CapitaLand mentors students in participatory design for sustainable community spaces
CapitaLand mentors secondary students in participatory design to develop sustainable solutions for community spaces across Singapore
Winning solutions by student beneficiaries of CapitaLand Young Architect Programme under feasibility studies for implementation by CDCs
Singapore, 3 November 2017 – CapitaLand is stepping up its efforts in engaging the public to co-develop sustainable solutions for public and common spaces in Singapore. Through its CapitaLand Young Architect Programme (CLYAP), 70 secondary students from low-income families went through a three-month mentorship programme centred on participatory design, to understand the spatial needs of users of various community spaces. These aspiring young architects actively sought inputs from residents and other stakeholders in their neighbourhoods to develop ideas for a diverse range of communal spaces, including void decks, pavilions for senior citizens and youth centres. CapitaLand today unveiled the students’ designs at its annual corporate philanthropy event - My Schoolbag.
CLYAP is funded by CapitaLand’s philanthropic arm, CapitaLand Hope Foundation (CHF), and supported by the People’s Association (PA), Community Development Councils (CDCs) and National University of Singapore (NUS). The students were mentored by product and design experts of CapitaLand who shared their in-depth knowledge of the building industry, and advised them on how to apply design and architectural concepts as well as develop feasible solutions for the community. Students from NUS ‘Architecture Design Facilitation’ course also joined as mentors. The CDCs are conducting feasibility studies to explore implementing some of the winning designs in their respective districts.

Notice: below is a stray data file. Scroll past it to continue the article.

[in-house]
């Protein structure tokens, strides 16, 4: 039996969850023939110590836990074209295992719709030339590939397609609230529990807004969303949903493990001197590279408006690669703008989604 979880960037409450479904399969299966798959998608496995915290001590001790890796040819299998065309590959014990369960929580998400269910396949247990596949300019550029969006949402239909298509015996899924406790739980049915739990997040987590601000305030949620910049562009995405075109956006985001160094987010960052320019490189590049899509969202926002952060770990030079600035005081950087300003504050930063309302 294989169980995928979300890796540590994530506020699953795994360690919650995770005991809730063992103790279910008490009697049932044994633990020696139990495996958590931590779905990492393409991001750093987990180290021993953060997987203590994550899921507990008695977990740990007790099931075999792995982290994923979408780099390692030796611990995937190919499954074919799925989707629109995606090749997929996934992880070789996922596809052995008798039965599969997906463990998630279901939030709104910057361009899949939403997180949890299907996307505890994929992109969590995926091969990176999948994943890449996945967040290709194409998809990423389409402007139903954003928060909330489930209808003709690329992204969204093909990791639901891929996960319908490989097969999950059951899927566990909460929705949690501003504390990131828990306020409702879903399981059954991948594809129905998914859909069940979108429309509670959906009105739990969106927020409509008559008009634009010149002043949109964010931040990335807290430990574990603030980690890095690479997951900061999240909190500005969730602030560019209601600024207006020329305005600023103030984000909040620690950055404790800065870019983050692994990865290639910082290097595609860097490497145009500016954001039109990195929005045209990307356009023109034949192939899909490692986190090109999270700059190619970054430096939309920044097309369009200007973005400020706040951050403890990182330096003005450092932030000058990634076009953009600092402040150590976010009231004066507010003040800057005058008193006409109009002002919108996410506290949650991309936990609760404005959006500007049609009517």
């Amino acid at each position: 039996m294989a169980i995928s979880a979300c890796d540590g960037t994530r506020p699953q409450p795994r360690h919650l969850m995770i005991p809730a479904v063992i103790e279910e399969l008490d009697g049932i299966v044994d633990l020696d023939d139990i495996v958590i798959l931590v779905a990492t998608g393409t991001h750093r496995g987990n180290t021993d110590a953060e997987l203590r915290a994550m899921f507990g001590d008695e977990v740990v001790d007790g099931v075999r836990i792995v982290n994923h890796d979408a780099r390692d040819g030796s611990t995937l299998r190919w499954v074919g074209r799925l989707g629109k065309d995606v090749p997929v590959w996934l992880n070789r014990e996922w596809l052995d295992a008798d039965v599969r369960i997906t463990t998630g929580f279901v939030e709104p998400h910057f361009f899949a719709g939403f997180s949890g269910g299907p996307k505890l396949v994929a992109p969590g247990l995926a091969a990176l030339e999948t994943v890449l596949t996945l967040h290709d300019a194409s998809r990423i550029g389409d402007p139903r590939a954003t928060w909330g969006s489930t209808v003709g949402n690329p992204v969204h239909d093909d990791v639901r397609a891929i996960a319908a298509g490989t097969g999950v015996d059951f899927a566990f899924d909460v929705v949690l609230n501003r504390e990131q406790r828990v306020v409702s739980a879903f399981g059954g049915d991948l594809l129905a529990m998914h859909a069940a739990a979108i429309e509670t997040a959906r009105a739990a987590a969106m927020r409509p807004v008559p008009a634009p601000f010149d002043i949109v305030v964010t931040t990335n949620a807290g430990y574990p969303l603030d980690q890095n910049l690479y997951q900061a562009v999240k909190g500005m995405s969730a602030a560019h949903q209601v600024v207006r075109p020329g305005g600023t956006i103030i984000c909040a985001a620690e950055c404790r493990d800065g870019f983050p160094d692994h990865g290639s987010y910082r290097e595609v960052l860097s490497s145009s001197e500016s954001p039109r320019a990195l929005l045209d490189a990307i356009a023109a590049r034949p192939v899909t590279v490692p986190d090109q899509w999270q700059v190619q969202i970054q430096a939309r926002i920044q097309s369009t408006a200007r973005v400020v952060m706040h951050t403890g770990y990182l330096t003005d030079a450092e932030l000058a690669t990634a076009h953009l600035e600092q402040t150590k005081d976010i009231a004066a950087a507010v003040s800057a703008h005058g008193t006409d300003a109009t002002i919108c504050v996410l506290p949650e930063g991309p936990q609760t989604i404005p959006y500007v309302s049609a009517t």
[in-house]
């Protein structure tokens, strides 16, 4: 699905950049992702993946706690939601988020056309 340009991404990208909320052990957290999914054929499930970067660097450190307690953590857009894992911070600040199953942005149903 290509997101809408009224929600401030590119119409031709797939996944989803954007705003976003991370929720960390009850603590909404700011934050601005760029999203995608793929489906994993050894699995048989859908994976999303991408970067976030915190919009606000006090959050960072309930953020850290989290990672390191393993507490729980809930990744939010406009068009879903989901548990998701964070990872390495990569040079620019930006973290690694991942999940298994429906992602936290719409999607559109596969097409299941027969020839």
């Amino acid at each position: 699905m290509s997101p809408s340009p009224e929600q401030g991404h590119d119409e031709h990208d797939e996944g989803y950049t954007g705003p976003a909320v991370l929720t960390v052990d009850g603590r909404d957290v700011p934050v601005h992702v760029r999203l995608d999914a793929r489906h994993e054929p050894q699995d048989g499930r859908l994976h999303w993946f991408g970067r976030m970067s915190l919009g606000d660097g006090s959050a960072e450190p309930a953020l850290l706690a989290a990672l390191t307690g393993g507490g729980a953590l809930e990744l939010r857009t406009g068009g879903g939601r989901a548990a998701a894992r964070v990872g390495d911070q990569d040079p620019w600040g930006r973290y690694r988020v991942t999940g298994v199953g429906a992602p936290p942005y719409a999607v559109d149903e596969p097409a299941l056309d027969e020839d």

Mr Lim Ming Yan, President & Group CEO of CapitaLand Limited and Director of CHF, said: “CapitaLand Young Architect Programme was introduced not only with an aim to inspire the younger generation to play a role in shaping real estate of the future; it also sets out to empower the community in rethinking the design and infrastructure of public spaces around their neighbourhood. By adopting a more participatory design process together with the community, everyone became an integral part of this co-creation process. It also shaped the students’ design towards a more relevant and purposeful one. Tapping on the wealth of expertise and experience of different stakeholders and design professionals, these students wonderfully demonstrated through their respective works, how existing community spaces can be enlivened and rejuvenated through good design and programming.”
Mr Lim added: “CapitaLand has been at the forefront of transforming the built environment through our extensive design, development and master planning capabilities. We fully understand the significant effect a well-designed space – be it green parks, open plazas or shaded atriums, can have on our overall well-being. We are very pleased to be able to also involve our children beneficiaries in this journey of engaging the public in designing sustainable spatial solutions, and we will continue our commitment to create more spaces which are well used and loved by the community.” Take a look at Mr Lim Ming Yan's full speech at the event.
CLYAP culminated in the students’ prized works being featured in a public exhibition at the Level 2 atrium of IMM outlet mall, from 3 to 12 November 2017. Aside from having their projects on display, five students from the inaugural cohort who clinched the Young Architect Award, will each be rewarded with a special student immersion programme with CapitaLand during the December school holidays. The immersion programme involves experiential tours of CapitaLand’s iconic properties in Singapore and the opportunity to work with project development experts from CapitaLand.
In addition to CLYAP, more than 1,000 children from low-income families across the five CDCs including about 100 students with special needs will participate in this year’s My Schoolbag programme. With the support of funds from CHF, the underprivileged children will receive new schoolbags, school and daily necessities as well as enjoy fun edutainment activities. My Schoolbag programme is held in the month of November across four CapitaLand malls in Singapore – IMM, Junction 8, Lot One Shoppers’ Mall and Tampines Mall.